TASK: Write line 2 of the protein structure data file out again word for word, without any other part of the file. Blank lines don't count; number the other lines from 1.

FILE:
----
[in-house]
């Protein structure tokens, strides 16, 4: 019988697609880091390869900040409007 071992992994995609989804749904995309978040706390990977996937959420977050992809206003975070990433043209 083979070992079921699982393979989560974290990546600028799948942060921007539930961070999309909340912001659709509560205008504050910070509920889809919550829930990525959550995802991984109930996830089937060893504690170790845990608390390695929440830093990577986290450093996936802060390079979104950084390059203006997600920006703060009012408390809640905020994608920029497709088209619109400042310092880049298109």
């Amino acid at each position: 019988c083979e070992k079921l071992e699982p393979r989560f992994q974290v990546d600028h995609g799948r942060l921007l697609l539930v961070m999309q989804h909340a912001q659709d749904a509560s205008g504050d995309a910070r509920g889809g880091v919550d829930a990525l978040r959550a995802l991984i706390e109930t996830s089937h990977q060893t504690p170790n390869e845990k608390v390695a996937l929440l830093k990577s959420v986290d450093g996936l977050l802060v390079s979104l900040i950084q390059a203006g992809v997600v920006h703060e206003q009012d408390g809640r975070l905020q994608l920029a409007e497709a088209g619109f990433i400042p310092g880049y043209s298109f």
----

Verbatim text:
């Protein structure tokens, strides 16, 4: 019988697609880091390869900040409007 071992992994995609989804749904995309978040706390990977996937959420977050992809206003975070990433043209 083979070992079921699982393979989560974290990546600028799948942060921007539930961070999309909340912001659709509560205008504050910070509920889809919550829930990525959550995802991984109930996830089937060893504690170790845990608390390695929440830093990577986290450093996936802060390079979104950084390059203006997600920006703060009012408390809640905020994608920029497709088209619109400042310092880049298109």